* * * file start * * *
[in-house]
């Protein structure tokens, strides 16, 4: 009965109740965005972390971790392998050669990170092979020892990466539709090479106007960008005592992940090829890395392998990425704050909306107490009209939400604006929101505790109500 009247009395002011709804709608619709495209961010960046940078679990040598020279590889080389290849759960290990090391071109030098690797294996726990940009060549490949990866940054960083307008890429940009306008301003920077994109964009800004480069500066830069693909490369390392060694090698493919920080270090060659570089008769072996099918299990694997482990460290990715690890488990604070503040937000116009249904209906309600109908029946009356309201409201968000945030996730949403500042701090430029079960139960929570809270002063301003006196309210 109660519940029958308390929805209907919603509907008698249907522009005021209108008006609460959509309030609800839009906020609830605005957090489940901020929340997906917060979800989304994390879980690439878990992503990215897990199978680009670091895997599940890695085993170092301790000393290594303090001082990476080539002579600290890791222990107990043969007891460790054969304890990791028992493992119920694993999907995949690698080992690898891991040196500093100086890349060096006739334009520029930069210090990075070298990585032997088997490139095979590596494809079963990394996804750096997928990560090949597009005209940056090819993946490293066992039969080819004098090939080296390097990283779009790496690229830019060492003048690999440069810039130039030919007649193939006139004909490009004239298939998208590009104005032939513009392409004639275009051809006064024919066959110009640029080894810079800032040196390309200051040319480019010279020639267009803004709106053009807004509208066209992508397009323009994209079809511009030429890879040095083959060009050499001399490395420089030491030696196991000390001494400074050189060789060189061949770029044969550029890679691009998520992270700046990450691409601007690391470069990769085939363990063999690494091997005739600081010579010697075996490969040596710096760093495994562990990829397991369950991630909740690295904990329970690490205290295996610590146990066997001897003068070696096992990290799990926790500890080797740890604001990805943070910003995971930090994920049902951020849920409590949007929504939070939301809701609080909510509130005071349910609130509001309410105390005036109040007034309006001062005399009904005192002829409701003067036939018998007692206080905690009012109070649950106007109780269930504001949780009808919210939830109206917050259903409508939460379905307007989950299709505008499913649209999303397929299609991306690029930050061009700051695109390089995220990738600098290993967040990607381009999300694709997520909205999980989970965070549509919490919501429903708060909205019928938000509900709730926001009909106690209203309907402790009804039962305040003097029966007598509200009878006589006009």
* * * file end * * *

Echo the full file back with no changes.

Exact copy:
[in-house]
């Protein structure tokens, strides 16, 4: 009965109740965005972390971790392998050669990170092979020892990466539709090479106007960008005592992940090829890395392998990425704050909306107490009209939400604006929101505790109500 009247009395002011709804709608619709495209961010960046940078679990040598020279590889080389290849759960290990090391071109030098690797294996726990940009060549490949990866940054960083307008890429940009306008301003920077994109964009800004480069500066830069693909490369390392060694090698493919920080270090060659570089008769072996099918299990694997482990460290990715690890488990604070503040937000116009249904209906309600109908029946009356309201409201968000945030996730949403500042701090430029079960139960929570809270002063301003006196309210 109660519940029958308390929805209907919603509907008698249907522009005021209108008006609460959509309030609800839009906020609830605005957090489940901020929340997906917060979800989304994390879980690439878990992503990215897990199978680009670091895997599940890695085993170092301790000393290594303090001082990476080539002579600290890791222990107990043969007891460790054969304890990791028992493992119920694993999907995949690698080992690898891991040196500093100086890349060096006739334009520029930069210090990075070298990585032997088997490139095979590596494809079963990394996804750096997928990560090949597009005209940056090819993946490293066992039969080819004098090939080296390097990283779009790496690229830019060492003048690999440069810039130039030919007649193939006139004909490009004239298939998208590009104005032939513009392409004639275009051809006064024919066959110009640029080894810079800032040196390309200051040319480019010279020639267009803004709106053009807004509208066209992508397009323009994209079809511009030429890879040095083959060009050499001399490395420089030491030696196991000390001494400074050189060789060189061949770029044969550029890679691009998520992270700046990450691409601007690391470069990769085939363990063999690494091997005739600081010579010697075996490969040596710096760093495994562990990829397991369950991630909740690295904990329970690490205290295996610590146990066997001897003068070696096992990290799990926790500890080797740890604001990805943070910003995971930090994920049902951020849920409590949007929504939070939301809701609080909510509130005071349910609130509001309410105390005036109040007034309006001062005399009904005192002829409701003067036939018998007692206080905690009012109070649950106007109780269930504001949780009808919210939830109206917050259903409508939460379905307007989950299709505008499913649209999303397929299609991306690029930050061009700051695109390089995220990738600098290993967040990607381009999300694709997520909205999980989970965070549509919490919501429903708060909205019928938000509900709730926001009909106690209203309907402790009804039962305040003097029966007598509200009878006589006009």